Title: SabrielAuthor: Garth Nix
Genre: FantasyPrice: $5.95 (paperback)
My copy of Sabriel is about five years old and pretty beat up. Some pages are ripped or a bit faded. Every once in a while, as you roam through the book, you'll see my name written in dwarvish runes written here and there, vestiges from my fascination with Lord of the Rings, which coincided with my first reading of Garth Nix's first book in his Old Kingdom Trilogy. This book has been loved and it shows.
The novel centers around Sabriel, a young woman freshly graduated from her girls' school in the land of Ancelstierre. The country has a turn of the century kind of feel (Nix says it's meant to be like our world's 1918), with some electricity and cars, but also an element of the old. Sabriel, however, is not from Ancelstierre, the Old Kingdom, which is separated from the rest of the world by a wall governed by a living magic referred to as charter magic (there is also free magic, but is very dangerous and used by Sabriel's enemies). Sabriel's father, the Abhorsen (more of a title than his name), a necromancer who, instead of raising the dead, puts them to rest and prevents them from running a muck in the living world. When Sabriel's father goes missing and sends her his sword and his bandoleer of bells (the instruments of magic by which the Abhorsen sends the Dead back into Death), Sabriel goes in search of her father, knowing he must be in danger.
Nix's fantasy novel has a lot of different things going for it, not the least of which it doesn't read like it's fantasy. The best fantasy novels have the element of realism to them, where the author allows his reader to sit back, digest the astounding information they've just received (like that simple movement of the hand can produce light or create a protective barrier) and think, "Yeah, that could happen." Through solid characters and believable reactions, he makes fantastical events appear plausible. While it's unlikely that any of us would ever have the opportunity to fly an aircraft made entirely out of paper and flown by whistling in the kind of wind we need, as Sabriel does, her reaction (nervousness, excitement, fear) seems entirely right.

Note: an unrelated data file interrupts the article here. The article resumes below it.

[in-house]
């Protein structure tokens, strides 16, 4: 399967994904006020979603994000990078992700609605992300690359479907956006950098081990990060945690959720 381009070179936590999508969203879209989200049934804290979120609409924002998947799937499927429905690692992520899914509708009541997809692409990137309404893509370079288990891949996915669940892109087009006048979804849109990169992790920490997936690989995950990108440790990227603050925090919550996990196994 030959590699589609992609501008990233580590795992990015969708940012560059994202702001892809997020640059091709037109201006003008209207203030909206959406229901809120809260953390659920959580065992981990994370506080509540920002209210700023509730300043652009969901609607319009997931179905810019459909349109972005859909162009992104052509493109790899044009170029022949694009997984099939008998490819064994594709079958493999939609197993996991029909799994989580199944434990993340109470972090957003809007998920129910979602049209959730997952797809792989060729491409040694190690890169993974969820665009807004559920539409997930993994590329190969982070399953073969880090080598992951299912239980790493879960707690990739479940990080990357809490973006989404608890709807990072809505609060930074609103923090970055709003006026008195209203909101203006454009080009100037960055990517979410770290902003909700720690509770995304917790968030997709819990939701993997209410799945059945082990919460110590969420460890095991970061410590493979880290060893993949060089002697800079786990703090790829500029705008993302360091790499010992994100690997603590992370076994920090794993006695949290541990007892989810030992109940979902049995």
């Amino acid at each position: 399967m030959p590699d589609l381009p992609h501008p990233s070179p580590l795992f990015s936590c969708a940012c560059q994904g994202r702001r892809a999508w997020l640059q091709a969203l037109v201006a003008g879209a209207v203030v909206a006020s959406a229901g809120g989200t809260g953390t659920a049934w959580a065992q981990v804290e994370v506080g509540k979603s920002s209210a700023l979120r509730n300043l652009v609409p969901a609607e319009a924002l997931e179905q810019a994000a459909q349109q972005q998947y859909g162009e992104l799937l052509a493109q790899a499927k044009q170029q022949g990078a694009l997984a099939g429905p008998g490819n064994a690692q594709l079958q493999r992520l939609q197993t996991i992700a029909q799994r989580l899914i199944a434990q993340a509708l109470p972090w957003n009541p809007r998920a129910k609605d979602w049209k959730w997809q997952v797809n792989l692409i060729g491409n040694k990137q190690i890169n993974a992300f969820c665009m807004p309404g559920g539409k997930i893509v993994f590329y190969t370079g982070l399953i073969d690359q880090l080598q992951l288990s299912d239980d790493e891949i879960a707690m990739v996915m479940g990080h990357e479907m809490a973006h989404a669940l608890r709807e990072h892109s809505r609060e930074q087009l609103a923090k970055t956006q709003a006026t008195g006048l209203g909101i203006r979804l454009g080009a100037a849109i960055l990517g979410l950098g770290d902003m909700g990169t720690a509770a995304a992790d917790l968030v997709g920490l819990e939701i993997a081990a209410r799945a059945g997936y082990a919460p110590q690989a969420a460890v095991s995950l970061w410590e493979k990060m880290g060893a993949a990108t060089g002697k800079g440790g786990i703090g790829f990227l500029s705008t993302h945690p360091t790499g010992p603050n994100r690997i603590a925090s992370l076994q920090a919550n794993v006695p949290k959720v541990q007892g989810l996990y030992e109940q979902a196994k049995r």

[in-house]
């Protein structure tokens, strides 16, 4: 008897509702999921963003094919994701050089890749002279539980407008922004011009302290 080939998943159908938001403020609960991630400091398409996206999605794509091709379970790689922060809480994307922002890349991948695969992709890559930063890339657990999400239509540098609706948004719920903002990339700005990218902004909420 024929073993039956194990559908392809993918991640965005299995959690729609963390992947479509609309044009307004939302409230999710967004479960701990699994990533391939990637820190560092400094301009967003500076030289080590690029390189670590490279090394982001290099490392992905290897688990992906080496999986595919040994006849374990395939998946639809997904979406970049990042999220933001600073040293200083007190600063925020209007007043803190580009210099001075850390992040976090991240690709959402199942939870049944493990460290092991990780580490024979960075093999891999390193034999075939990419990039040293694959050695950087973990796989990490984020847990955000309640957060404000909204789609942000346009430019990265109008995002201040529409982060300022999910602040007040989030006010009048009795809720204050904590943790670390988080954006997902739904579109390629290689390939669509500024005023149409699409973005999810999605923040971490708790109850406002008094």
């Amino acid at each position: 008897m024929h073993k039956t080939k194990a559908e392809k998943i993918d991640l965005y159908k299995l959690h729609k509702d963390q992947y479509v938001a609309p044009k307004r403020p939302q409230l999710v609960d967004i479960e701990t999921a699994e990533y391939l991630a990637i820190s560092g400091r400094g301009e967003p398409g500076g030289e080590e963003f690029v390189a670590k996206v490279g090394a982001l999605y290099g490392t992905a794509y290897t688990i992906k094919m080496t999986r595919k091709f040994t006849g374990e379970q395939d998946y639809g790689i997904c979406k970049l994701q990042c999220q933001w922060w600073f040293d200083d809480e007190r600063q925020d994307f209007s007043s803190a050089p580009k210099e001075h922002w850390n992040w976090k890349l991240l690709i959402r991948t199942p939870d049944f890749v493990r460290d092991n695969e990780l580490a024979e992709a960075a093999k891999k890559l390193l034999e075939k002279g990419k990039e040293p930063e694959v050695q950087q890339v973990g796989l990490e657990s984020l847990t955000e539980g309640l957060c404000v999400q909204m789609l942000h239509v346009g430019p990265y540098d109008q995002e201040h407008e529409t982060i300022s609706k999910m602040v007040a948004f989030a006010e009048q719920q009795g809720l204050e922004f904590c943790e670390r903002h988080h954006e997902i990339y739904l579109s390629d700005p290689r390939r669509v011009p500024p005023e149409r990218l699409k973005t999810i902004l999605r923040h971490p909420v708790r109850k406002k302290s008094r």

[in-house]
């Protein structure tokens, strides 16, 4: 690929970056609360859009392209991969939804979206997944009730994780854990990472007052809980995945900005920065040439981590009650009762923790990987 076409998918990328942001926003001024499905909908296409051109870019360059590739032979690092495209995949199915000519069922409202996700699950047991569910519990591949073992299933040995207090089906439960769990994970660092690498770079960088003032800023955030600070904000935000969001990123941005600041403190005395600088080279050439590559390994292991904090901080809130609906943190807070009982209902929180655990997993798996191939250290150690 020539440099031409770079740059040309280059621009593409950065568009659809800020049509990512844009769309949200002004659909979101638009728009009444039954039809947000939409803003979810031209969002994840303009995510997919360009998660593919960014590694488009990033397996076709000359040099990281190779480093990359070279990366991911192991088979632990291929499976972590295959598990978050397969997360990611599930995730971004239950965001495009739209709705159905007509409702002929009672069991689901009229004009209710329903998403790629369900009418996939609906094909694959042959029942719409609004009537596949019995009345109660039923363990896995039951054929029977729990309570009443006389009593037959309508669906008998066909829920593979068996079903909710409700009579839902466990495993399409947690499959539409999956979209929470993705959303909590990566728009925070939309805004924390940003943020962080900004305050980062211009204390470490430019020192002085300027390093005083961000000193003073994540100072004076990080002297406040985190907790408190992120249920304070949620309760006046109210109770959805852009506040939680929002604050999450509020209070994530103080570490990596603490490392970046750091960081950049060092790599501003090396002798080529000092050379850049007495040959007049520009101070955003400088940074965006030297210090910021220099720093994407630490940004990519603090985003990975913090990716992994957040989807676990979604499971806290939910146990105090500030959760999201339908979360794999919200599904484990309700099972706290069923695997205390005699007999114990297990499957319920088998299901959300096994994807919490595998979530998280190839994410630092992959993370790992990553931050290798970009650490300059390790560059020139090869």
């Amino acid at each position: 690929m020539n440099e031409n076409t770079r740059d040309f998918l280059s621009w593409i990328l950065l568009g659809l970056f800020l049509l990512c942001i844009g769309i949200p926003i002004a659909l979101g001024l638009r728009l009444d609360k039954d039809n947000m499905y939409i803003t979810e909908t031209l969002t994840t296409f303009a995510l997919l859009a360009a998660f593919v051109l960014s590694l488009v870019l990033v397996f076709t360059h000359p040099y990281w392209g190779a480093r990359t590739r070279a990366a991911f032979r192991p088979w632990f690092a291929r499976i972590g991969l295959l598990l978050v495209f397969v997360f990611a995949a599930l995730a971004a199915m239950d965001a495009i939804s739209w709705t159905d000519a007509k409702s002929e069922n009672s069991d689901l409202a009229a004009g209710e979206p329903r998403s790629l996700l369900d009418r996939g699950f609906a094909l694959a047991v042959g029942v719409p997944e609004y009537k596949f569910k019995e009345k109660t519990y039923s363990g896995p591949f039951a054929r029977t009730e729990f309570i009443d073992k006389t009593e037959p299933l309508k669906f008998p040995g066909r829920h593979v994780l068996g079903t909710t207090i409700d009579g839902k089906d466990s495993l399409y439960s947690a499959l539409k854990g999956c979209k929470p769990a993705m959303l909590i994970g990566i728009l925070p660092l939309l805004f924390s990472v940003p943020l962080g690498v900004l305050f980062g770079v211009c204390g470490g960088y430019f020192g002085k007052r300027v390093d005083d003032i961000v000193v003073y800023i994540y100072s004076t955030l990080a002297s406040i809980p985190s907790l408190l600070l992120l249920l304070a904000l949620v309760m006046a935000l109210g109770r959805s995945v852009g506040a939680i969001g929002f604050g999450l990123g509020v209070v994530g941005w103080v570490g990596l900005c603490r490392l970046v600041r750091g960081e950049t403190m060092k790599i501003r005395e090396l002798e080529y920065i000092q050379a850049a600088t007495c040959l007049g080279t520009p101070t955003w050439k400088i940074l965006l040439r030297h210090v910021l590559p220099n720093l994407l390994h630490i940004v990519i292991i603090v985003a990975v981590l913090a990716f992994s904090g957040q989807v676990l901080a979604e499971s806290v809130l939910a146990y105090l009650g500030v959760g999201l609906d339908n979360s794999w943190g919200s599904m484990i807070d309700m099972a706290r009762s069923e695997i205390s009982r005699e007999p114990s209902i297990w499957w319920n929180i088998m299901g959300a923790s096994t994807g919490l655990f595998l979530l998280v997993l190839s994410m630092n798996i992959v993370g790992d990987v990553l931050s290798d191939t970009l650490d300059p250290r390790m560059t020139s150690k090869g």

Sabriel is artfully complex, as are all the major characters (Mogget, the cat and servant to the Abhorsen, and Touchstone, a man rescued from Death after being imprisoned there for 200 years). Enough background information is given so that the reader can understand why the characters act the way they do without it seeming odd. Nix is able to skillfully insert information about the characters without bogging the story down in excess detail. It is also helpful that the storyline is very tight, it is clear what is going on without too many pit stops placed to allow pertinent information to catch up. There are also only three characters with which one is really interested in (Sabriel, Mogget, and Touchstone), making tons of extra information unnecessary.
The one downside to the story is something I only really noticed once, the first time I read the book. I recall feeling as though the beginning was too slow. Rereading the book earlier this month, I didn't feel this way at all, and felt as though things moved along pretty quickly. While I did get frustrated the first time, and even stopped reading for a couple of weeks, when I did finally return to the book, I was quickly pulled in and couldn't put the book down (much like this past time reading).
Comparable Reads: The best comparison I can make is Phillip Pullman's Dark Materials Trilogy. The idea of multiple worlds, the realism behind the fantasy, and the solid and thoughtful characters are concurrent in both. The concept of making inexperienced young people the heroes of the book runs between both as well.
Who this book is for: It's for those who truly enjoy a solid fantasy novel, not the grocery store fluff (someone who likes Pullman or C.S. Lewis or Lloyd Alexander). The richness of the storytelling could also pull in those who are not typical fantasy readers, because the story isn't blatantly fantastical--no big puffs of smoke and bolts of lightening as magic is performed, no strange races of creatures with ridiculous and hard to pronounce names, and the story is very human and has been used before in all sorts of genres. And it is not as message oriented as other fantasy books are, as it's not an allegory or a reinterpretation of another work. This makes it quicker to read and digest along with being very fun.